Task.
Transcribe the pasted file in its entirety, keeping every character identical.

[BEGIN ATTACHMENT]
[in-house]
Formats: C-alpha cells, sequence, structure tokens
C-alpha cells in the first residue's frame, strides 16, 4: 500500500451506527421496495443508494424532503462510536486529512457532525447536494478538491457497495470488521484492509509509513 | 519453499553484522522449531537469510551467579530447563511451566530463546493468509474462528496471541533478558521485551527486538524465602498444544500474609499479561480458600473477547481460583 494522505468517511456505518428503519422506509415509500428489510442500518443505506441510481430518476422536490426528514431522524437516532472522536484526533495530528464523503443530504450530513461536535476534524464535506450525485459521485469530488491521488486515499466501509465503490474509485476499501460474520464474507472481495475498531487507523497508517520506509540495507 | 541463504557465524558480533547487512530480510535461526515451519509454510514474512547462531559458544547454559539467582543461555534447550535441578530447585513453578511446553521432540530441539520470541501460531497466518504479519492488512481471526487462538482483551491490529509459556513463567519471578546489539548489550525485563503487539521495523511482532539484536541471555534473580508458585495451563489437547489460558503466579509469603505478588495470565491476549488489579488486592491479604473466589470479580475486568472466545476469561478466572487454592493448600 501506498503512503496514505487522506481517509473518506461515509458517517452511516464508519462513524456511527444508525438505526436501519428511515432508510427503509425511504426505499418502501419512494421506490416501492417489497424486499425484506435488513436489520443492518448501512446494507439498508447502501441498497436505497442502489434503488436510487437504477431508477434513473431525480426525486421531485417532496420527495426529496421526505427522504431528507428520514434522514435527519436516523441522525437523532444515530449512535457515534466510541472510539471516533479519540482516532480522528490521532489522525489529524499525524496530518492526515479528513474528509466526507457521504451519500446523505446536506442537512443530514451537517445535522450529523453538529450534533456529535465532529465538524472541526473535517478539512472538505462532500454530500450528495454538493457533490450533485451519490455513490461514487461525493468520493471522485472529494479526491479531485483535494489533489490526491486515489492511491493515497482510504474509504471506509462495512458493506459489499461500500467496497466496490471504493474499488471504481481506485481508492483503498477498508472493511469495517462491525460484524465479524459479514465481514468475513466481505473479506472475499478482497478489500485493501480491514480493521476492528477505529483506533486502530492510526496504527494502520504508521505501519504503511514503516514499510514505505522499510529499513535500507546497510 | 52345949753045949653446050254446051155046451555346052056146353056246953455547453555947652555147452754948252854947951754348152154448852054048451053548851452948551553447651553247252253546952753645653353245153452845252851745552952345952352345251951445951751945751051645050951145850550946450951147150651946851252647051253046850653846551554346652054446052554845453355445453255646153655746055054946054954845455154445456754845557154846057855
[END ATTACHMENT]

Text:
[in-house]
Formats: C-alpha cells, sequence, structure tokens
C-alpha cells in the first residue's frame, strides 16, 4: 500500500451506527421496495443508494424532503462510536486529512457532525447536494478538491457497495470488521484492509509509513 | 519453499553484522522449531537469510551467579530447563511451566530463546493468509474462528496471541533478558521485551527486538524465602498444544500474609499479561480458600473477547481460583 494522505468517511456505518428503519422506509415509500428489510442500518443505506441510481430518476422536490426528514431522524437516532472522536484526533495530528464523503443530504450530513461536535476534524464535506450525485459521485469530488491521488486515499466501509465503490474509485476499501460474520464474507472481495475498531487507523497508517520506509540495507 | 541463504557465524558480533547487512530480510535461526515451519509454510514474512547462531559458544547454559539467582543461555534447550535441578530447585513453578511446553521432540530441539520470541501460531497466518504479519492488512481471526487462538482483551491490529509459556513463567519471578546489539548489550525485563503487539521495523511482532539484536541471555534473580508458585495451563489437547489460558503466579509469603505478588495470565491476549488489579488486592491479604473466589470479580475486568472466545476469561478466572487454592493448600 501506498503512503496514505487522506481517509473518506461515509458517517452511516464508519462513524456511527444508525438505526436501519428511515432508510427503509425511504426505499418502501419512494421506490416501492417489497424486499425484506435488513436489520443492518448501512446494507439498508447502501441498497436505497442502489434503488436510487437504477431508477434513473431525480426525486421531485417532496420527495426529496421526505427522504431528507428520514434522514435527519436516523441522525437523532444515530449512535457515534466510541472510539471516533479519540482516532480522528490521532489522525489529524499525524496530518492526515479528513474528509466526507457521504451519500446523505446536506442537512443530514451537517445535522450529523453538529450534533456529535465532529465538524472541526473535517478539512472538505462532500454530500450528495454538493457533490450533485451519490455513490461514487461525493468520493471522485472529494479526491479531485483535494489533489490526491486515489492511491493515497482510504474509504471506509462495512458493506459489499461500500467496497466496490471504493474499488471504481481506485481508492483503498477498508472493511469495517462491525460484524465479524459479514465481514468475513466481505473479506472475499478482497478489500485493501480491514480493521476492528477505529483506533486502530492510526496504527494502520504508521505501519504503511514503516514499510514505505522499510529499513535500507546497510 | 52345949753045949653446050254446051155046451555346052056146353056246953455547453555947652555147452754948252854947951754348152154448852054048451053548851452948551553447651553247252253546952753645653353245153452845252851745552952345952352345251951445951751945751051645050951145850550946450951147150651946851252647051253046850653846551554346652054446052554845453355445453255646153655746055054946054954845455154445456754845557154846057855